I do not know if there is nothing like complete and non-ambigous requirements. But Shrini's reply is a good example of ambiguous and incomplete presentation of an idea (I think, the same can happen to a requirement also). Let us forget the english and try to understand what he is trying to say.
<quote> Requirements are ideas represented in social context by humans </quote> Does this mean that they (requirements) cannot be correct or complete, and testers need not worry about it if they are not? Are people wasting their time when they do testability analysis, ambiguity reviews etc? I doubt. Neither do I believe that requirements are signed off knowing that they incorrect, incomplete and ambiguous!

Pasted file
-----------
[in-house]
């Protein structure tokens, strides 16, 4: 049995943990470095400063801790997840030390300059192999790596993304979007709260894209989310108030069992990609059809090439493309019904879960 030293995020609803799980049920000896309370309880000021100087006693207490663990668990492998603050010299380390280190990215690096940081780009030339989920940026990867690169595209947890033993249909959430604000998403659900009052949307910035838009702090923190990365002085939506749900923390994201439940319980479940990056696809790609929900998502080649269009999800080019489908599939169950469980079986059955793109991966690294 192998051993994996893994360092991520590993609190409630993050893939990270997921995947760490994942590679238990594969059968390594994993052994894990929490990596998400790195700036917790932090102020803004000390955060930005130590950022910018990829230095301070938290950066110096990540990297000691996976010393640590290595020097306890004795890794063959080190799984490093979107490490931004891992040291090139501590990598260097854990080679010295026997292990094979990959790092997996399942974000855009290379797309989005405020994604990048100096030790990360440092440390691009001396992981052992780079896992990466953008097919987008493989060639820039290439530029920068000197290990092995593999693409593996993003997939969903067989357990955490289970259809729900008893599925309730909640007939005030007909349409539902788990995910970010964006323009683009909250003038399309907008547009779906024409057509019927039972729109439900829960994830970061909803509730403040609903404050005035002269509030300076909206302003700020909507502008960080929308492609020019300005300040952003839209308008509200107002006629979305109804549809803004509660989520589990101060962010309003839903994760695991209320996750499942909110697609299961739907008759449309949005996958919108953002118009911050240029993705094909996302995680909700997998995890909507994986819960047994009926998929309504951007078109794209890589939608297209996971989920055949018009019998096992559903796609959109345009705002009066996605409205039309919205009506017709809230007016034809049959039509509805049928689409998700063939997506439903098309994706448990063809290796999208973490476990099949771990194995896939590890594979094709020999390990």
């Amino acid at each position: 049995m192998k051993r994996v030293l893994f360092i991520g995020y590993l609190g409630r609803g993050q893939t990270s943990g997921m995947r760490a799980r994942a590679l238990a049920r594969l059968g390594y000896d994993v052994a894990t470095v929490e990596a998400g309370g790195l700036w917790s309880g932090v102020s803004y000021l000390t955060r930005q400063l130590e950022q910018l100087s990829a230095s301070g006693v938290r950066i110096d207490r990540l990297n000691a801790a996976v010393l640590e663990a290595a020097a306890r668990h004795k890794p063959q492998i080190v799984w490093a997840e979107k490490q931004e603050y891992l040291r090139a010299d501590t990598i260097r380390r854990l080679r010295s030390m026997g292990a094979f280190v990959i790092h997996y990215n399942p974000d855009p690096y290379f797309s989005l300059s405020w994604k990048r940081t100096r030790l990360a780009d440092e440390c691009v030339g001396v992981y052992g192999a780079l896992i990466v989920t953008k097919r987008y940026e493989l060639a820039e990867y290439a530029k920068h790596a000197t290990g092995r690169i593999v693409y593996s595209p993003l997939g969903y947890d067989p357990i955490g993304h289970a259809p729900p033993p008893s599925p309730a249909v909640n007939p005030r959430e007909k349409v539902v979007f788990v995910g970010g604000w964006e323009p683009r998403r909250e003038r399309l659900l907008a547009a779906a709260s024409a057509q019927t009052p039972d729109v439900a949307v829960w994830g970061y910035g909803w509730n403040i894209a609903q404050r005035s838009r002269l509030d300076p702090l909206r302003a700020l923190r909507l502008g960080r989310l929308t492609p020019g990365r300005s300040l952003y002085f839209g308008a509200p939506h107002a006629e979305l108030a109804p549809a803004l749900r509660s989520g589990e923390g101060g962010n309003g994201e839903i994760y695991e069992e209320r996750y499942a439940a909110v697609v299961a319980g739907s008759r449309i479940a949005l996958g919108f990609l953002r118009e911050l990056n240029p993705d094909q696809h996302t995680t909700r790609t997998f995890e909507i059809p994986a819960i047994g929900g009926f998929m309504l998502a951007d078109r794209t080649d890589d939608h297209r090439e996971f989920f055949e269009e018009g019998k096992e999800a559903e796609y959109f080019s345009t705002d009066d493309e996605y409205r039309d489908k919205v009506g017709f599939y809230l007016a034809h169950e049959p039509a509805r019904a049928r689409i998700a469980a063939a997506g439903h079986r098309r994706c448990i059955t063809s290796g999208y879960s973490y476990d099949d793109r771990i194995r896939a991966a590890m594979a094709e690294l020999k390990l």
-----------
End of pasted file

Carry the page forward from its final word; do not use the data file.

I appreciate the school of thoughts under the banner of "Context Driven School" but do not see it as an excuse for for lack of clarity, completeness or correctness of requirements. I think this is true irrespective of whether the requirements exist in a "social context" or in a "business context". The rest of the blurb is a continuation of the same idea.
The discussion ends with a strange suggestion of thinking "how to test it" - Not sure if this means that the tester should think of testing the requirements irrespective of whether it is correct and complete!
I agree with your view. At the same time, I am of the opinion that a tester, through his reviews (for ambiguity and testability) should contribute to improving the "quality" of requirements. Many of the comments tend to reduce testing into a "craft" and ridicules people who talk about the science and process behind it.